At the recognition meeting, Mr John Clark, Rushden, presided. Addresses of welcome were given by Mr T Beaufoy (senior Church representative), Mr I Farren (Coventry Free Church Council), the Rev A Wilkes (Primitive Methodist), Mr James Jaques, of Rushden (Wesleyan Reform Union), the Rev A T Hallam (Congregational), Mr Jelley (Sunday School Union), the Rev W H Higgins (Baptist), and Mr Joseph Mackness, of Rushden.

The charge to the church was given by the Rev E Bromage, of Sheffield, and the charge to the pastor by the Rev R Shorten, of Rushden.

The Rev W J Mackness appropriately replied.

Rushden Echo, 20th November 1908, transcribed by Kay Collins

Knotting Green - The Wesleyan Chapel was filled on Wednesday evening by an interested congregation on the occasion of the annual meeting. Master Eric Colwell (Rushden) presided, and an attractive missionary programme was given by young people from Rushden. The collection was in advance of last year.

Rushden Echo, 12th August 1910, transcribed by Peter Brown

A Handsome Marble Clock was presented on Sunday last to Miss Elizabeth J. Strachan by the teachers of the Independent Wesleyan Sunday school on the occasion of her approaching marriage. An inscription appears on the clock as follows:—"Presented to E. J. Strachan by the teachers of the Rushden Independent Wesleyan Sunday School on her marriage. August 15, 1910."

Rushden Argus, 22nd May 1914, transcribed by Kay Collins

RESIGNATION—Mr. E. Carter, of Rushden resigned his position as treasurer of the Park-road Wesleyan Church, at a meeting of the church this week. Mr. Carter's resignation was received with regret and sincere thanks for his excellent past services. Mr. Carter is shortly leaving the town.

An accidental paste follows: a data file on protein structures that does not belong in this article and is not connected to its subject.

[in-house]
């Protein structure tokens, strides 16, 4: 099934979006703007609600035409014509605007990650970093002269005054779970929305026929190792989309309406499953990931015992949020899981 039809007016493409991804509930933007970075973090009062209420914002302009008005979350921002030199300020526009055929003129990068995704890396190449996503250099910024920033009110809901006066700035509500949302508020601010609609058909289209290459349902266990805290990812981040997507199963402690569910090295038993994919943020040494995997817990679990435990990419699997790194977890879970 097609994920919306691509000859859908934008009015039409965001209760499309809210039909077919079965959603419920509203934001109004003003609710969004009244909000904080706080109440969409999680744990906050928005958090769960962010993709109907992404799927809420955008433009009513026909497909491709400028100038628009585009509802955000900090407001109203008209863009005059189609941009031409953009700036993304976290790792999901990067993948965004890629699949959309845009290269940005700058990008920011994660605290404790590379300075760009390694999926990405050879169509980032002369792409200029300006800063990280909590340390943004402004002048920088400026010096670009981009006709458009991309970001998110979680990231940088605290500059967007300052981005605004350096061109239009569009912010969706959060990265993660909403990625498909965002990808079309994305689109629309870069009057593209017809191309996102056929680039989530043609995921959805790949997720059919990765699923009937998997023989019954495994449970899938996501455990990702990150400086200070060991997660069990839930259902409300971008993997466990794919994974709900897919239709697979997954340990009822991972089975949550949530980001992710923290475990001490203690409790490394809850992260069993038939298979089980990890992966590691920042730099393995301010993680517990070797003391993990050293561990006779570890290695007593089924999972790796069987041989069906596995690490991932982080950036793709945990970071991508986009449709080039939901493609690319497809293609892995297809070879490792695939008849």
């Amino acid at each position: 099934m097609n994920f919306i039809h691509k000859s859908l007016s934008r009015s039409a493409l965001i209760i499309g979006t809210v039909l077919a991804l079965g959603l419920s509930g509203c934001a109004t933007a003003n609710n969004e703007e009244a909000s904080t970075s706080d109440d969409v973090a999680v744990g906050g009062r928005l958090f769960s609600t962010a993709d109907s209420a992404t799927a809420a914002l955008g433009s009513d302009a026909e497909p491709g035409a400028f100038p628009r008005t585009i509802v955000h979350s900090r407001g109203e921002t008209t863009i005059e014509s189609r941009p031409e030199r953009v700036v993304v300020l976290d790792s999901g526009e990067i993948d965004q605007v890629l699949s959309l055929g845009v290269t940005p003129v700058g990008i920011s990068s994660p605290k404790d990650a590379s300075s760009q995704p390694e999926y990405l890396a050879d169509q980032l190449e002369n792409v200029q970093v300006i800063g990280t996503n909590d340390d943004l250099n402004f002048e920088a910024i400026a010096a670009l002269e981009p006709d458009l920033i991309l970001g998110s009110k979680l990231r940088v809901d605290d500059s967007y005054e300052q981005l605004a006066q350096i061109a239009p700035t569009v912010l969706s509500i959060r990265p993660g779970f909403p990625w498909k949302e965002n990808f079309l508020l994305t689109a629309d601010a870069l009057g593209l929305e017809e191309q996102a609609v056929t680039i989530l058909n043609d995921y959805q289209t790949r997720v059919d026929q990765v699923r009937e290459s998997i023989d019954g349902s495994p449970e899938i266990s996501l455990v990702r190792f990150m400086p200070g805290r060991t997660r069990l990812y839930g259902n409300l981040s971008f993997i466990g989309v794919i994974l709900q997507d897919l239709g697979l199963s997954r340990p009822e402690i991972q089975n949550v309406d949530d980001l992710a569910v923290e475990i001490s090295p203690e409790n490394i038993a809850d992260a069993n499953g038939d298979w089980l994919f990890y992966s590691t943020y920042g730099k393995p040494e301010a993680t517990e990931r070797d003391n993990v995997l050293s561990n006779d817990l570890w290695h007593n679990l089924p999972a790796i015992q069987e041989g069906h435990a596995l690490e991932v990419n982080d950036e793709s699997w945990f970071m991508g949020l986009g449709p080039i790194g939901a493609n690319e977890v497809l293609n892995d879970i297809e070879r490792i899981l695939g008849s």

Rushden Argus, 19th February 1915, transcribed by Kay Collins

Pastoral Work—A meeting of the executive of the Independent Wesleyan Church was held on Monday night. It was decided that a church meeting be recommended to allow the pastor (Rev C J Keeler) leave of absence so that he might take up work under the Young men’s Christian Association among the troops.

The Rushden Echo 6th August 1915, transcribed by Kay Collins

The Members of High-street Independent Wesleyan Bible Class had an outing on Wednesday, driving to St. Neots in two brakes.

Rushden Echo, 3rd March 1916, transcribed by Kay Collins

An Entertainment in connection with the Young Leaguers’ Union was held on Wednesday in the Queen-street schools, Mr. F. J. Knight presiding. Miss Brazier sand "My ship" and "Wake up" (encore, "A little bit of heaven"). Miss Lingard sang "There’s a land" and "An old-fashioned town". Mrs. C. Cross gave two recitations, "Our American cousin" and "Little Orphan Annie" (encored), and Miss Nellie Groome recited "The matinee hat". Master J. Wildman gave a cornet solo. An amusing sketch was ably presented by Mrs. H. R. Patenall, Miss Frances Groome, and Miss Elsie Groome. Mr. Cecil Heygate gave a clever conjuring exhibition. The accompanists were Miss K. Denton and Miss Brazier. Refreshments were served.

Rushden Echo, 6th July 1928, transcribed by Kay Collins

The Ninety-Sixth Anniversary of her birthday was reached yesterday by Mrs James Bull, who lives with her daughter, Mrs W Stapleton, in Little-street. Two of her sons, the late George and Charles Bull, were well-known county cricketers. Besides many relatives in the Homeland, there are others in America. Mrs Bull is the oldest member of the High-street Independent Wesleyan Church. She still has an excellent memory of her early days.

A pencil - sold for funds?
sold for funds
A pencil sold for funds at a "Sale of Work" held on April 25th 1935

Rushden Echo & Argus, 9th June 1944, transcribed by Kay Collins

A joint parade of youth organisations—G.L.B., cadets and Boys' Brigade—attended the morning service at the Independent Wesleyan Church on Sunday. Lieut. Winnie Page read the lesson, and the Rev. T. S. Kee, who conducted the service, announced that the junior section of the G.L.B. had won the shield in the semaphore competition for the district, Vera Timpson, who represented the section, gaining 94 marks. The companies afterwards formed up in Queen-street and were inspected by Mr. Kee (their chaplain), who was accompanied by Capt T. Lack and Capt Muriel Viccars.